This post is an introduction of our users roles implementation in Xen Orchestra. Our main goal is to provide you a way to optimize your workflow with VMs, and you'll see how we found the solution.
A LOT of companies ask us for user roles for managing VMs. Different cases, but the same need:
- assign a VM to a defined user
- hide everything else for him
- choose specific rights for him (only see the VM, or ability to modify it, or every rights)
- delegate VMs to developers or clients
Xen Orchestra, by design, can communicate with different pools with a single point of administration. Thus, you'll be able to delegate any VM in your whole infrastructure to the authorized person. And as the central point of control is in xo-server (and not in xo-web), you are secure! We first started to think about permissions for every objects (VMs but also storage repositories etc.). A long task to accomplish, and not the real need. After all, there is two types of people using XO:
- administrators, with the need of a global and comprehensive view of the whole stuff, also capable to give rights to users on specific VMs
- users, with the need of a view of their assigned VMs, and limited rights accorded by their administrator After clearing this, we've got another question: what kind of user permissions are needed?
Here is the "right" model:
With it model, you can exploit your VM in many different cases:
- you can provide a view for "vm-guest" users: (answering to the question: "is my VM is running? how any RAM I have? what are IP attached to my VM? How many disk space I have?"). It will also display graphs in order to monitor their own load (cpu, disks usages etc.)
- for clients who need to start, shutdown or reboot their assigned VM, you can use "vm-operator". This kind of user can also access consoles. Furthermore, he can taking snapshot and revert it! In this case, your dev team can work without asking anything to your sysadmin. You can give them a proper environment to test and validate their entire deployment process, and they can re-do it anytime they want.
- for advanced users (maybe developers or other sysadmins) in a dedicated pool (e.g a "test pool"), you can give them more permissions: with "vm-admin", they can modify VM resources for testing best fit for their applications ("is 2vCPU and 2GB is enough for the new app?") before entering in production. Once that's done, as an admin, you can migrate this VM in a production pool and here you go! They can also rename the VM and its description.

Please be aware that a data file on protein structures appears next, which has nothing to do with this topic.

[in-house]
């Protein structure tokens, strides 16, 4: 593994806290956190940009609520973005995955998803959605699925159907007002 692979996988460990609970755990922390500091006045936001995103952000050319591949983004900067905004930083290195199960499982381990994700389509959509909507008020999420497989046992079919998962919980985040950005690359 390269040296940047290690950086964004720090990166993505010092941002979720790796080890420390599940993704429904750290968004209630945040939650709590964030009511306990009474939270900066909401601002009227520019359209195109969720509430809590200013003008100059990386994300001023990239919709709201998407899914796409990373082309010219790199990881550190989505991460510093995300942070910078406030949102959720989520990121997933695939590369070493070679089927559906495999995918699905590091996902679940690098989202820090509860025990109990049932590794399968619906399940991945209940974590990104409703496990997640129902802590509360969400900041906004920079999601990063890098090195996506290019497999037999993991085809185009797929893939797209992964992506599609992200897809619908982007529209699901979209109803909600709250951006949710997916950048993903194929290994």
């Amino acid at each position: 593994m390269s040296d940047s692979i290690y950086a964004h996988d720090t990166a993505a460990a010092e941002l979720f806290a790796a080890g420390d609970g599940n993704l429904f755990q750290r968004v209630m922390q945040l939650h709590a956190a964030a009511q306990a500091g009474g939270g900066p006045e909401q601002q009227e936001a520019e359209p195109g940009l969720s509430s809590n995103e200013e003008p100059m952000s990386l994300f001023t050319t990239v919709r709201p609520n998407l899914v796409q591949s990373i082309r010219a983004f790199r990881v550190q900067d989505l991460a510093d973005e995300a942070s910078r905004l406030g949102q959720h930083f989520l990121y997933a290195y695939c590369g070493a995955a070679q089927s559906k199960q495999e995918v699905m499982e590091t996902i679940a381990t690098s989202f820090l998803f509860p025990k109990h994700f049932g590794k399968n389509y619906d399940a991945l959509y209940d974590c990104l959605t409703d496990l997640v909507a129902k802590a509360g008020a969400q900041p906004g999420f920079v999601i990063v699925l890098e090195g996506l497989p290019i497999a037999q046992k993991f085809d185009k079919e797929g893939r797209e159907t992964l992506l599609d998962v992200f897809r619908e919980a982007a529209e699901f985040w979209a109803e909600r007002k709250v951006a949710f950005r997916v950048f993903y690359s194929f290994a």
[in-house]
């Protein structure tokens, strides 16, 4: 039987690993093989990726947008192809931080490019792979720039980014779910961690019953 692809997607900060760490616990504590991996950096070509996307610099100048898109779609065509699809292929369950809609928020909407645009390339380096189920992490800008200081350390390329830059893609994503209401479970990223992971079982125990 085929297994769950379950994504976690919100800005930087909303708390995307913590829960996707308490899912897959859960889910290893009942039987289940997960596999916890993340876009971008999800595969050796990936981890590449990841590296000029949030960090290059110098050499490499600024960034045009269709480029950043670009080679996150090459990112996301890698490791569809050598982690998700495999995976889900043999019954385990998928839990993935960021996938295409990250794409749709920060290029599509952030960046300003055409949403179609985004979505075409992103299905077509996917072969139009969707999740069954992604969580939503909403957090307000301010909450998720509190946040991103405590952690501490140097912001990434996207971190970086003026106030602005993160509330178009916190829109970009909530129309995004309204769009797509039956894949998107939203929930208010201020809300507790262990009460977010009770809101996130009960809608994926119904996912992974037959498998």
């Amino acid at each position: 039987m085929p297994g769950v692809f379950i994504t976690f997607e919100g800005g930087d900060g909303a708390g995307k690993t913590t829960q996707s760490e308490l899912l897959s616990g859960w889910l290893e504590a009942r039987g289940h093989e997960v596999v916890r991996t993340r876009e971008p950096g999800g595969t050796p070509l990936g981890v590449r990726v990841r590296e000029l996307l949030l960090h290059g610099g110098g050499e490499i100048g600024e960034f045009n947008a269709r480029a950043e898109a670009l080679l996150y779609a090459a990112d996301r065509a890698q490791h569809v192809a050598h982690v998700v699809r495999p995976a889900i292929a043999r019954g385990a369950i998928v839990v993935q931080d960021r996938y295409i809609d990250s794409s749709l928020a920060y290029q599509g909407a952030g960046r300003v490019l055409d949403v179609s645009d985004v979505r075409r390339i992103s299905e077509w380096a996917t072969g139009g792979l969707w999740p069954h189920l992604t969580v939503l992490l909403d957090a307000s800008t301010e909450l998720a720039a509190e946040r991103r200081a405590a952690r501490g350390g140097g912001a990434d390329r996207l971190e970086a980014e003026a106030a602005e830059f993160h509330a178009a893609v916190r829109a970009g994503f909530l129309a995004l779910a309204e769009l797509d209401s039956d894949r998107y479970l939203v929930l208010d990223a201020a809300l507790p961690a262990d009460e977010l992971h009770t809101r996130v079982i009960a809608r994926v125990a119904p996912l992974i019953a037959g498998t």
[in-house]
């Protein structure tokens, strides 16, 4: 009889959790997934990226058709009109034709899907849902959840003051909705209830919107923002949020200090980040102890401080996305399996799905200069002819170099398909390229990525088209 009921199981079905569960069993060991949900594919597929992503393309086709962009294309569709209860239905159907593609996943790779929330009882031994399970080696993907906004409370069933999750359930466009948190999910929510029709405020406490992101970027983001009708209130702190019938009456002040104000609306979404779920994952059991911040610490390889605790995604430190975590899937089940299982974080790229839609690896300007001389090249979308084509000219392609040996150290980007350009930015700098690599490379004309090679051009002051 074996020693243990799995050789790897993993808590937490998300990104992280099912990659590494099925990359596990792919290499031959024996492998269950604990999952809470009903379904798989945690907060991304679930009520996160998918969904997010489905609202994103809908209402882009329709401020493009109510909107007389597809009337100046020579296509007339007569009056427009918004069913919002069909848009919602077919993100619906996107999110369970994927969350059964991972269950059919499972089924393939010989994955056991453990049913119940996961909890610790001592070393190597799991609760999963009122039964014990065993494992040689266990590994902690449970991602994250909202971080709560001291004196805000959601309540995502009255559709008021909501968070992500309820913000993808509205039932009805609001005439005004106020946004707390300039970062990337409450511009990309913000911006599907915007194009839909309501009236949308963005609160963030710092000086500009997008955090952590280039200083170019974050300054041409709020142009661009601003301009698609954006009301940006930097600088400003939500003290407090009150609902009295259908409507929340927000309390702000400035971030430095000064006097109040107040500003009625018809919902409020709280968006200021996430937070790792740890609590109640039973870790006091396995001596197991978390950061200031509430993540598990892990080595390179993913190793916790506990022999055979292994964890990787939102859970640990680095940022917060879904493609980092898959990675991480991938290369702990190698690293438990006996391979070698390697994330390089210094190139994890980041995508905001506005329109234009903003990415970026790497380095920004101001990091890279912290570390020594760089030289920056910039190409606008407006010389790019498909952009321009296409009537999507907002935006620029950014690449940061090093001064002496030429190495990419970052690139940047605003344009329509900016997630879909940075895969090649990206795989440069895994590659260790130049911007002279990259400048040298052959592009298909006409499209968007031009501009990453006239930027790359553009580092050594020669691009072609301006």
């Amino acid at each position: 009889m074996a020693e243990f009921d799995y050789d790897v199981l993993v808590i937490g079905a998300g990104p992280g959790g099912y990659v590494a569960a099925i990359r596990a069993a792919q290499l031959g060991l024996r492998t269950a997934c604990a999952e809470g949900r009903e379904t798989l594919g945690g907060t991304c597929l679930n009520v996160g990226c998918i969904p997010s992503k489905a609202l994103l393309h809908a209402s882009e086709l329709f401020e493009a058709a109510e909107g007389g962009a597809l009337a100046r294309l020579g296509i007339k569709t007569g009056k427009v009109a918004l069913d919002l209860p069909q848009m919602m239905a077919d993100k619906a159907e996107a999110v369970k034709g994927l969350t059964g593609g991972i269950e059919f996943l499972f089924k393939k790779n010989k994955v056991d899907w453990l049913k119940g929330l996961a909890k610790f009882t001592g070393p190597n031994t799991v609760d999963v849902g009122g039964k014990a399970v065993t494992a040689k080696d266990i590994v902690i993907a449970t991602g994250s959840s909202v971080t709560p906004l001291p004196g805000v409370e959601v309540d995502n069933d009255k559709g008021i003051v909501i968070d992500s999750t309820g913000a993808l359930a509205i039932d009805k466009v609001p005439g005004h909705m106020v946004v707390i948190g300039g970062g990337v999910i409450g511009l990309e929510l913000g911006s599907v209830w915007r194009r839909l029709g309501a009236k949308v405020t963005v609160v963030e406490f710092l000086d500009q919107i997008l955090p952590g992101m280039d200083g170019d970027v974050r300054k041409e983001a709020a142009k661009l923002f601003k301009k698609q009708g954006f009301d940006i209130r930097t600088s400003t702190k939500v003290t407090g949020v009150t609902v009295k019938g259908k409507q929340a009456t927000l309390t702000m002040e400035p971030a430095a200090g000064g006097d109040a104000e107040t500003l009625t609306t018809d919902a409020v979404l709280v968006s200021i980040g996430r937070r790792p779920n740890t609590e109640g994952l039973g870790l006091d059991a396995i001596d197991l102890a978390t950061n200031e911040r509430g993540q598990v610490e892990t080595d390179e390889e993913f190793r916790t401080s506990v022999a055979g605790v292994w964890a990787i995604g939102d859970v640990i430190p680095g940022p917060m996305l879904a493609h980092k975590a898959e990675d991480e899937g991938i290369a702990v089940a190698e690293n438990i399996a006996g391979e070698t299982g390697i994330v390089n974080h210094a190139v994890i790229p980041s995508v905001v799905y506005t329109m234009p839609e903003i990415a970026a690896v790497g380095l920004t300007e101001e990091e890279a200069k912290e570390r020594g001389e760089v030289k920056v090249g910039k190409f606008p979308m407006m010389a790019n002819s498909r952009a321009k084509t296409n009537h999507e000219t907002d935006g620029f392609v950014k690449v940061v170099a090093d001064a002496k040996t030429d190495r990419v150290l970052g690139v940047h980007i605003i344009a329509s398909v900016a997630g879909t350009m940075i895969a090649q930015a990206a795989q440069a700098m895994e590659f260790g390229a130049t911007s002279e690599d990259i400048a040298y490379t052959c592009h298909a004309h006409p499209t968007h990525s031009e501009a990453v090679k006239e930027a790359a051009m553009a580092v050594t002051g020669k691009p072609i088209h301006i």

Profiles, groups and permissions
Giving rights user per user can be useful, but sometimes painful in your workflow. That's why we will also offer Groups. Let's see with a simple example: you want to give "vm-operator" profile for 3 VMs to the whole developers team. Without groups, you'll need to add each user in each VMs. Boring.
Now, create a group named "dev-team", add each user you want in it. Now, for each VM, you just add the group "dev-team" and put the "vm-operator" right to it. You're done! But what happened if the lead developer needs more rights on the VM? Let's say "vm-editor", for rolling back when necessary. In this case, just add the user itself with higher permissions.
Even if in the "dev-team" group in the same time, the higher permissions will prevail.
We'll use something close to the way how GitLab works: simple and efficient. Something like that, if you are an admin, on a VM page:
When clicking on the "Edit" icon in the corner of the Users panel:
When clicking on "Add User", you'll have a list with users and auto completion. Same stuff for Groups.
Our goal is to allow multiple auth system, like "internal" (user account directly in Xen Orchestra) or with other external services (LDAP, Google Account, Twitter, GitHub etc).
In the last case, you can deliver VM access to your clients without the need to create a brand new account (with a password etc.)
Beyond user permissions
The other big plus about Xen Orchestra is its architecture:
"xo-web" is one element of XO, but not the only one. As you may know, we started to create "xo-cli".
After all, CLI is just an other interface. Now, just think about combining the power of CLI (scripts, automation, deployment) with user permissions:
- your developers/devops/clients can talk directly to xo-server with a simplified API
- connected to your whole Xen infrastructure (even between different pools) with their rights.
- without installing a complicated stack (XO works without any agent to install on your servers and can run in a minute with our appliance).
Cloud you say?
As soon as we got the financial "green light". Want to speed up the process? Come here!